L.U. indoor track talent, locally grown
by Randy Pascal
In the realm of the local high school track and field world, it would be fair to note that the vast majority of athletes, across all age brackets,
lining up across the starting lines for the 100m, 200m and 400m finals likely enter the city championships with two months, or less, of training under
their collective belts.
In fact, it is a very small fraction of this grouping who would have prepped for the outdoor season by competing at indoor meets. Typically, the elite
of Sudbury athletics, those whose workouts are maintained almost year-round as members of the Track North Athletic Club, would fit into this mold.
Small wonder then that it is a whole other level of discovery that awaits the SDSSAA contingent who move on to compete in sprint races in the university
ranks, requiring a standard of commitment that is new to many. In fact, it stands to reason that a certain percentage fall by the wayside each winter,
unable to take that next step, all while balancing the increased academic demands of post-secondary studies.
Thankfully, for head coach Dick Moss and the crew at Laurentian University, the current crop of varsity athletes taking part in the OUA
indoor circuit features a nice cross-section of Nickel City talent, building upon a base of skill that allowed for a certain amount of success on local
In May of 2015, the Collège Notre-Dame tandem of Danielle Roy and Natasha Mayer captured the 100m and 200m races, respectively, at
the city track & field championships, with both young women moving on to tackle the Kinesiology and Promotion de la Santé programs at Laurentian
“I would say that I am more serious about it now, considering that we start training a lot earlier than we did in high school,” noted the 19 year Roy,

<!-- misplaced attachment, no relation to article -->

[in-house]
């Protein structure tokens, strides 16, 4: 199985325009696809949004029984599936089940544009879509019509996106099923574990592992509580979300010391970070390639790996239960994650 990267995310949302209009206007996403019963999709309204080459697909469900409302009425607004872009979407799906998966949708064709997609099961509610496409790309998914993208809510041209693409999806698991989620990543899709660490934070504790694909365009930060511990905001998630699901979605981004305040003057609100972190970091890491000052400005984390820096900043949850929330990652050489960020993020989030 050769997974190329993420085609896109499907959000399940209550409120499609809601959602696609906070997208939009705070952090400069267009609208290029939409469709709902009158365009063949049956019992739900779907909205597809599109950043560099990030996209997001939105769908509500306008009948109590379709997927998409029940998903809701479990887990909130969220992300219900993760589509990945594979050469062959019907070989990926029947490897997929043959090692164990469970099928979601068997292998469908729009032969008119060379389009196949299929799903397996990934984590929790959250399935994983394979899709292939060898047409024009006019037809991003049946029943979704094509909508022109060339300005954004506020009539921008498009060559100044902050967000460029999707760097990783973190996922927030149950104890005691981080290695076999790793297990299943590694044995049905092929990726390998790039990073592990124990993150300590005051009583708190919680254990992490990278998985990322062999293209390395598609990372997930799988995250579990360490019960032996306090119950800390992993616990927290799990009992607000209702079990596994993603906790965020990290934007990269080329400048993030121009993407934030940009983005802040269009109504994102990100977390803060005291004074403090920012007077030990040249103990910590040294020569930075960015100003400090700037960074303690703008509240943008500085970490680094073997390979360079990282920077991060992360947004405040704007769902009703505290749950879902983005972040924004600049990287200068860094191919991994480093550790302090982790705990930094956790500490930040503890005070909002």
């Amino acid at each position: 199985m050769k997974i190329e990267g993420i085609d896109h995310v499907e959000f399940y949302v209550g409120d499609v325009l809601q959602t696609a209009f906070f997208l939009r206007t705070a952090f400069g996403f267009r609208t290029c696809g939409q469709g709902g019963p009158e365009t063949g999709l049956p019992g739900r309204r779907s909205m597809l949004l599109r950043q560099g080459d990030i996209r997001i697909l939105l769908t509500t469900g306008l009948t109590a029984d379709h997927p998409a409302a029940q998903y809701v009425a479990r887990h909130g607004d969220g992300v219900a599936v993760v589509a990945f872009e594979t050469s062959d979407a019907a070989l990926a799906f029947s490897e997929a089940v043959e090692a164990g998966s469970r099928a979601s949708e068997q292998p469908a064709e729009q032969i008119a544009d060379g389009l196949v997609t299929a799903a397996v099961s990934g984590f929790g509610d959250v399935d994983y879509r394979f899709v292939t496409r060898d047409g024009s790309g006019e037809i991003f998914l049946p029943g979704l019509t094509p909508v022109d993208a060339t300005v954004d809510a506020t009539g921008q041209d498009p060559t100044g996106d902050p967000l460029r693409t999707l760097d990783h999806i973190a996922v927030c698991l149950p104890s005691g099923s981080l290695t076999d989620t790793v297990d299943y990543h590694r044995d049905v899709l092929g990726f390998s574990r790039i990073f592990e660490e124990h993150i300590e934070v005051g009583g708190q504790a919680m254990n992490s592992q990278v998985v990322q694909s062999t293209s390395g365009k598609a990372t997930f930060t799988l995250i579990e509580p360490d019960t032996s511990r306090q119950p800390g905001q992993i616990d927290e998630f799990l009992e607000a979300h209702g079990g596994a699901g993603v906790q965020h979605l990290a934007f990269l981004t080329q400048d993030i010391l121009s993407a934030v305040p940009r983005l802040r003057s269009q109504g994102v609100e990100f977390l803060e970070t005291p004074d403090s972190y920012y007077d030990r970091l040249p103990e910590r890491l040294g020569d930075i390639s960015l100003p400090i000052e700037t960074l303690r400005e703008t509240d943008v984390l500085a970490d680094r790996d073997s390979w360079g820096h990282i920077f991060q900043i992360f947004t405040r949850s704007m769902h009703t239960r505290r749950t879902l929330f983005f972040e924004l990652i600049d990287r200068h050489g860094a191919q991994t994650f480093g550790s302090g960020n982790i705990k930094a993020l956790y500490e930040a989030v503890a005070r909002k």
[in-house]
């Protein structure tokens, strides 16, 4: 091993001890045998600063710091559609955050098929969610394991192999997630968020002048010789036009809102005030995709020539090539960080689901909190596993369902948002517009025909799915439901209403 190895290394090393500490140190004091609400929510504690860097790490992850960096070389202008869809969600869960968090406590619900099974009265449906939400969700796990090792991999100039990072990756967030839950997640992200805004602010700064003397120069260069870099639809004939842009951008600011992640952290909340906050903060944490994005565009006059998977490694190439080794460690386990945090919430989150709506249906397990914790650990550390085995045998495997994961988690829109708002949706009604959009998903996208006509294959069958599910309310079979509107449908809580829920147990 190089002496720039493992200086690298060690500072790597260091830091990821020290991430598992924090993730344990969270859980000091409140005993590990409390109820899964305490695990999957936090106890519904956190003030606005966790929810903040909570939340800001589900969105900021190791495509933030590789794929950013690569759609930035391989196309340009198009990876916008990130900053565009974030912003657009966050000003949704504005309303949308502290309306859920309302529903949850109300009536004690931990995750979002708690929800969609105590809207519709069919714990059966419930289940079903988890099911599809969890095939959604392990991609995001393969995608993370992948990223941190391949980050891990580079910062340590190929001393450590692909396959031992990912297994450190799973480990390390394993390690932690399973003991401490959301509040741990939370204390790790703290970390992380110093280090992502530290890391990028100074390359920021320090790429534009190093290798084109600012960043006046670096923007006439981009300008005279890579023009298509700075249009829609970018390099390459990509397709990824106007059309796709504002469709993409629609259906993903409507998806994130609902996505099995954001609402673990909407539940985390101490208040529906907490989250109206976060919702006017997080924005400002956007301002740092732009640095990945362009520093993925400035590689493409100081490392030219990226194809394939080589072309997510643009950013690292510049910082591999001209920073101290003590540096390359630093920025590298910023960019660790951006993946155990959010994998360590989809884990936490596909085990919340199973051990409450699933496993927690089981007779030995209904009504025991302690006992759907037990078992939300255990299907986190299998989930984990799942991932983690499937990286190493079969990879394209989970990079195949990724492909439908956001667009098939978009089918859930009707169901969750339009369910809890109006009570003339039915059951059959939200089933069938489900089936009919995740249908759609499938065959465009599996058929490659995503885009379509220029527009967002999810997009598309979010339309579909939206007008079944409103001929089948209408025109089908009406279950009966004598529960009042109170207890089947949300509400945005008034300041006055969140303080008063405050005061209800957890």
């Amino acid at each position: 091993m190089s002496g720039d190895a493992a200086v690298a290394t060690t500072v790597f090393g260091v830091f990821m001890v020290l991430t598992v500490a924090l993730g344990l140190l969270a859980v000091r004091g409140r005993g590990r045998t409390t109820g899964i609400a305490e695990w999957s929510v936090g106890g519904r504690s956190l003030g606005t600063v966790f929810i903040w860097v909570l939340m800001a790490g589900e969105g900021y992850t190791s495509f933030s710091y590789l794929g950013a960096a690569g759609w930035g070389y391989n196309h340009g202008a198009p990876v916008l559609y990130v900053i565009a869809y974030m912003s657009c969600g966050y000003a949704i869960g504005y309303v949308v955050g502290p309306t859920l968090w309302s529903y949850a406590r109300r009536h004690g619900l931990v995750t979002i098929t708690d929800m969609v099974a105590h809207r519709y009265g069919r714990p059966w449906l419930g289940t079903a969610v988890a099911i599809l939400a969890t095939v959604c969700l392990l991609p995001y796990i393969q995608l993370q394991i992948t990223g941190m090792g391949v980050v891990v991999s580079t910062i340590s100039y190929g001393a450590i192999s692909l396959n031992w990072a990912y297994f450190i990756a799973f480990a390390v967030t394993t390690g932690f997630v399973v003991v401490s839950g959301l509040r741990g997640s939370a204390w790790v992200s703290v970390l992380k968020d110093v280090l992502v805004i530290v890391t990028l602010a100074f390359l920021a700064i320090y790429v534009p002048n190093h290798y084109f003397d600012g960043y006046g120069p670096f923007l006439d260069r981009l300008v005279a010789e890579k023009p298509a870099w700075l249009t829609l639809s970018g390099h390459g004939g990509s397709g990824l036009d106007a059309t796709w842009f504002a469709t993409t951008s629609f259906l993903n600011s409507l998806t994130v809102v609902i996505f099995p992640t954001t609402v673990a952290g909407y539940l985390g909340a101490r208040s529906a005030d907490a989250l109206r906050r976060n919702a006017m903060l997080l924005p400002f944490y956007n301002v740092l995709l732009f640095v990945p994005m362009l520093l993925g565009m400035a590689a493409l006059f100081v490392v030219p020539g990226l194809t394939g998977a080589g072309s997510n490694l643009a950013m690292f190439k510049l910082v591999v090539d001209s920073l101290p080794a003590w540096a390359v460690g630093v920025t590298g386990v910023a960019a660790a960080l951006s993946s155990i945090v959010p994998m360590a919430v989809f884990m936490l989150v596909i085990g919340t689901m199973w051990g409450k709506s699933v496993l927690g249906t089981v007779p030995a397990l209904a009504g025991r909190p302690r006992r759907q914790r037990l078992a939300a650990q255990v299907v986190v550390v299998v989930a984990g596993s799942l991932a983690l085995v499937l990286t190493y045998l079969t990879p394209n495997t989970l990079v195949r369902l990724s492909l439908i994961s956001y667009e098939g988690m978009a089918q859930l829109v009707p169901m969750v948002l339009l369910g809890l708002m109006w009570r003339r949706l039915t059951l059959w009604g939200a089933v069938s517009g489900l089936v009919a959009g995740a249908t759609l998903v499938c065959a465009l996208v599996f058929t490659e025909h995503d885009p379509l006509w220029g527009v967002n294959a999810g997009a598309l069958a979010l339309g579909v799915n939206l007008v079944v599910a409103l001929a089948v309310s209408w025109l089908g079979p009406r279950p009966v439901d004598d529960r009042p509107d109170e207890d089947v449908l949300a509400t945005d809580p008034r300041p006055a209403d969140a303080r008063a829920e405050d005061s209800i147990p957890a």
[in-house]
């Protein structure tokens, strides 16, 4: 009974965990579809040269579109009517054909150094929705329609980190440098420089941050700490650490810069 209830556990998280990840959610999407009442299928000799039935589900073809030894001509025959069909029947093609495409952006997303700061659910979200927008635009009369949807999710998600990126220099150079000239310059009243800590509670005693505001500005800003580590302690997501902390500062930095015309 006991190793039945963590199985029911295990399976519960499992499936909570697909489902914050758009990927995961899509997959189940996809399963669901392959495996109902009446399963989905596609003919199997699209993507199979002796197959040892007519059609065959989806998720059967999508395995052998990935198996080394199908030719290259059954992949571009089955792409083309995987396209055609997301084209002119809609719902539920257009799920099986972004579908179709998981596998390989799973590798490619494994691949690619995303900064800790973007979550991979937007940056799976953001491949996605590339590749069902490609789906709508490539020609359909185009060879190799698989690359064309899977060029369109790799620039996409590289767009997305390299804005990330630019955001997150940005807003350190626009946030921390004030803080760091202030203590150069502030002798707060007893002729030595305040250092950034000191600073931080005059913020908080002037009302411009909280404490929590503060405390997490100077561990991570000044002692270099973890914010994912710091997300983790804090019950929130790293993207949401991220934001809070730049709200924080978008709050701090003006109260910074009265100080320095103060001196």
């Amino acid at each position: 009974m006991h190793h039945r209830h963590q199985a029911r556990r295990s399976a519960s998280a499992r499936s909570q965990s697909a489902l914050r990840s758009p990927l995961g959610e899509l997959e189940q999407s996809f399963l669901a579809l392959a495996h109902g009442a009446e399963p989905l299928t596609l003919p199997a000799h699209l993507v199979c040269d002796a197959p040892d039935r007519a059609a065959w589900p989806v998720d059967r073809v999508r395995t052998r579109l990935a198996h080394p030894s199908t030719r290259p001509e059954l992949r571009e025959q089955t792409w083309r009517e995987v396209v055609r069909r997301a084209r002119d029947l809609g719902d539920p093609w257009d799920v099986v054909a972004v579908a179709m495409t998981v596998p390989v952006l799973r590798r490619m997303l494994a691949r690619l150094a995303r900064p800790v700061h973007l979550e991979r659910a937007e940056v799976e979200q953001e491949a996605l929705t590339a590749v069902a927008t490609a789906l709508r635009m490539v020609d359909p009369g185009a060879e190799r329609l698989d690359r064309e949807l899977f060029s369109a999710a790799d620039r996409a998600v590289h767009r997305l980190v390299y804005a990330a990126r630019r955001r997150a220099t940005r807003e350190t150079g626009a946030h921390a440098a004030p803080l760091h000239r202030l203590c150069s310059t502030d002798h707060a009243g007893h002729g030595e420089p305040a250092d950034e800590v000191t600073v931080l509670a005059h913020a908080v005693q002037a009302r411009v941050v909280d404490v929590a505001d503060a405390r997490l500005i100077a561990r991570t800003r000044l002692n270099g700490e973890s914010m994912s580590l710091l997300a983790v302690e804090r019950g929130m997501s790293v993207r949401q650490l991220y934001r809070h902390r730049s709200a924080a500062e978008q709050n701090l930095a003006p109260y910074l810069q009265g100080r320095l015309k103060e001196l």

between sets at a practice at the L.U. field house earlier this week.
“It’s more time consuming, especially with the studies now.” While Roy hit the OUA standard in the 60m dash (8.20), posting a time of 8.16 in the event
final at the Ottawa Winter National Indoor Track Meet last weekend, she did so in spite of the fact that the distance does not necessarily cater to
“I actually like the 100m better, just because in the 60m, you have to be explosive from the start,” said Roy. “The blocks are the things that I have
the most problems with, what has affected my racing the most, even in high school. That’s the main element I am working on this year, trying to explode out
of the blocks.”
“My first two steps are good,” she continued. “It’s when I get to the third one and I am slowly starting to get myself upright, that’s the part I have
the most trouble with.” Roy will be joined at the OUA championships by her graduating classmate at Notre-Dame, as Mayer clipped through roughly a quarter
second better than the time she needed in the 300m race.
“At university, you take it a lot more seriously,” Mayer stated. “We’ve always had the Monday-Wednesday-Friday workouts, but I never took it seriously
enough before to do the off-day workouts.”
“Having teammates that are so competitive really helps, because you want to do as well as they do. We have so many more coaches now, spending all of
this time on something, you might as well do your best.”
Having tinkered with the 100m, 200m and 400m during her time at CND, Mayer has found a comfort zone moving indoors with her next step up the ladder.
“The 300m is definitely my favourite race,” she said.
“I’m more of a middle distance sprinter. Last year, I did the 60m and the 300m, and the 60m was way too short for me.” The revelation has allowed her to
narrow her focus, while still balancing between the various demands of the 300 metre distance.
“For the 300m, if you really want to be good, you need to work on your speed,” said Mayer. “The endurance will only help you so much in that race,
because it’s still pretty short. Last year was my first time ever running the 300m, so I really didn’t know what to expect, whether it was closer to
running a 200m or a 400m, which are totally different races.”
“In my first couple of races, I held back a little, because I was scared,” she continued. “You don’t want to run out of energy. This year, I know how to
run it. With my training, I know that I can hit a certain speed for the whole time.”
The Voyageurs team, which also includes local talent such as Zvia Mazal (Macdonald-Cartier), Caleb Beland (Bishop Carter), Jennie
Philipow (Collège Notre-Dame), Skyler Savage-Perreault (Horizon), Gordie Chown (Lockerby) and Tony Thomas (CND), are back on the
road on February 4th, taking part in the York Open in Toronto.